Graduate studies at Western
Routledge, Chapman and Hall (1988)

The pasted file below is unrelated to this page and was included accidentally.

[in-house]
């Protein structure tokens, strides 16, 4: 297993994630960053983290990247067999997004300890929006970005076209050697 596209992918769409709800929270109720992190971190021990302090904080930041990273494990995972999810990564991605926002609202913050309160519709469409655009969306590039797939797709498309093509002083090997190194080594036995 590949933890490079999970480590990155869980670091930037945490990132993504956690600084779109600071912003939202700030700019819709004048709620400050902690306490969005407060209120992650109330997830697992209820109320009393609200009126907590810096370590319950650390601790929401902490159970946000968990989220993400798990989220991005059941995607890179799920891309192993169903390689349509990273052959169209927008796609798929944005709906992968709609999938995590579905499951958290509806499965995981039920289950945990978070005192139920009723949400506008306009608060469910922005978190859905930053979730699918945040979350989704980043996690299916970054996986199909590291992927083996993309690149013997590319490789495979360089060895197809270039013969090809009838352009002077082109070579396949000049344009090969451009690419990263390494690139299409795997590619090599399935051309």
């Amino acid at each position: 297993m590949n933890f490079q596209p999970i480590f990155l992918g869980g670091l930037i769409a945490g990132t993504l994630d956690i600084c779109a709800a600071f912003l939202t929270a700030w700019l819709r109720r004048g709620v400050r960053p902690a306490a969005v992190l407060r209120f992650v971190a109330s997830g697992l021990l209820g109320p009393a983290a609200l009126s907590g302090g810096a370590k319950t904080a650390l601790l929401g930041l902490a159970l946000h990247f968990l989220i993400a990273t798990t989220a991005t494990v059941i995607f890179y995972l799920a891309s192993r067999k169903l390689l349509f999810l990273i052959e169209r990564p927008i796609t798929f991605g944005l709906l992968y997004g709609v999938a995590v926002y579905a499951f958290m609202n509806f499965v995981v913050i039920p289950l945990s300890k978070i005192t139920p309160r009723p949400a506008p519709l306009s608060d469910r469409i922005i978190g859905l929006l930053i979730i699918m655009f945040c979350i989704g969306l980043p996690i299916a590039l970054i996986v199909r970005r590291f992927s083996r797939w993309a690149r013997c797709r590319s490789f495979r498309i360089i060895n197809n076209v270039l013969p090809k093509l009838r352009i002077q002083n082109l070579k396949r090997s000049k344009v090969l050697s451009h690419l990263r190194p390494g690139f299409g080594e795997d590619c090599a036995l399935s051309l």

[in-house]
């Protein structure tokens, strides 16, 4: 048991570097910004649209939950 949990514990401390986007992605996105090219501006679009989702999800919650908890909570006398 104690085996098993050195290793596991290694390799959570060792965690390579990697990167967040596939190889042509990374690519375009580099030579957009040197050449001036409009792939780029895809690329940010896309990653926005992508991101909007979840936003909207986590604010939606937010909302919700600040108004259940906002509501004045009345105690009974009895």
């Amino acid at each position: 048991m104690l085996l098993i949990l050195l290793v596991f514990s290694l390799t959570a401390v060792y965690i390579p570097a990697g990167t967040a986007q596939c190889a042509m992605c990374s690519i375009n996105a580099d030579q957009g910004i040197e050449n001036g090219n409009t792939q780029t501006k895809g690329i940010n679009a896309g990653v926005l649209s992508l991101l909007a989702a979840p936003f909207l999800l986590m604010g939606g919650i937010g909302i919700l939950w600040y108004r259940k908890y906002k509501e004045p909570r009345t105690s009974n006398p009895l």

|Abstract||Philosophers have traditionally tried to understand the emotions and their bearing on rationality and moral motivation by assimilating emotion to other categories such as sensation, judgment, and desire. In recent years, moving away from the Cartesian identification of emotions with particular sensations, many philosophers have embraced "judgmentalism," the view that emotions are essentially evaluative judgments or beliefs, with only an accidental connection to the feelings and impulses we intuitively take as "emotional." Anger, for instance, either is or entails the belief that one has been wronged and that the source of injury or offense deserves punishment.|
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